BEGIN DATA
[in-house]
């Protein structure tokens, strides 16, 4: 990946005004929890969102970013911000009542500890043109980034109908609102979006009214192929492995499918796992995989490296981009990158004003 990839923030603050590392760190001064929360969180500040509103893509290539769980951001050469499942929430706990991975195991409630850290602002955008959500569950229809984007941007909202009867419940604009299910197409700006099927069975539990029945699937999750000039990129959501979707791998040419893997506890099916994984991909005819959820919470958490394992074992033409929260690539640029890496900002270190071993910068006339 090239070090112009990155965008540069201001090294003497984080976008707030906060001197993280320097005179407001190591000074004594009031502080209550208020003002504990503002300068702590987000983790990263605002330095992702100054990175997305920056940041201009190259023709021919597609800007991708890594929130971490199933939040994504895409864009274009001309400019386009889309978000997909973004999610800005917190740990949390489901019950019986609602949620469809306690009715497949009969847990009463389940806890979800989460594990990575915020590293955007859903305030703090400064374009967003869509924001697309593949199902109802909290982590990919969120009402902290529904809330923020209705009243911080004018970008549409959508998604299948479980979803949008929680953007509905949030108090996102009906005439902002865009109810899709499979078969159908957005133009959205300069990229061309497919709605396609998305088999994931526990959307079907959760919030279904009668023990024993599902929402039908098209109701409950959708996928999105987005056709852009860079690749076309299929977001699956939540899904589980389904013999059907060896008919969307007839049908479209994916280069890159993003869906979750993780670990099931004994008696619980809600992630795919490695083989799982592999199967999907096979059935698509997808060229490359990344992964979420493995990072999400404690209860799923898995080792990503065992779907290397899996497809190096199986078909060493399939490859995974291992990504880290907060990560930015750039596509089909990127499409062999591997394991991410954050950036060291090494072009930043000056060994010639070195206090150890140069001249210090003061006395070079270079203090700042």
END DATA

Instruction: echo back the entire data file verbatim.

[in-house]
């Protein structure tokens, strides 16, 4: 990946005004929890969102970013911000009542500890043109980034109908609102979006009214192929492995499918796992995989490296981009990158004003 990839923030603050590392760190001064929360969180500040509103893509290539769980951001050469499942929430706990991975195991409630850290602002955008959500569950229809984007941007909202009867419940604009299910197409700006099927069975539990029945699937999750000039990129959501979707791998040419893997506890099916994984991909005819959820919470958490394992074992033409929260690539640029890496900002270190071993910068006339 090239070090112009990155965008540069201001090294003497984080976008707030906060001197993280320097005179407001190591000074004594009031502080209550208020003002504990503002300068702590987000983790990263605002330095992702100054990175997305920056940041201009190259023709021919597609800007991708890594929130971490199933939040994504895409864009274009001309400019386009889309978000997909973004999610800005917190740990949390489901019950019986609602949620469809306690009715497949009969847990009463389940806890979800989460594990990575915020590293955007859903305030703090400064374009967003869509924001697309593949199902109802909290982590990919969120009402902290529904809330923020209705009243911080004018970008549409959508998604299948479980979803949008929680953007509905949030108090996102009906005439902002865009109810899709499979078969159908957005133009959205300069990229061309497919709605396609998305088999994931526990959307079907959760919030279904009668023990024993599902929402039908098209109701409950959708996928999105987005056709852009860079690749076309299929977001699956939540899904589980389904013999059907060896008919969307007839049908479209994916280069890159993003869906979750993780670990099931004994008696619980809600992630795919490695083989799982592999199967999907096979059935698509997808060229490359990344992964979420493995990072999400404690209860799923898995080792990503065992779907290397899996497809190096199986078909060493399939490859995974291992990504880290907060990560930015750039596509089909990127499409062999591997394991991410954050950036060291090494072009930043000056060994010639070195206090150890140069001249210090003061006395070079270079203090700042």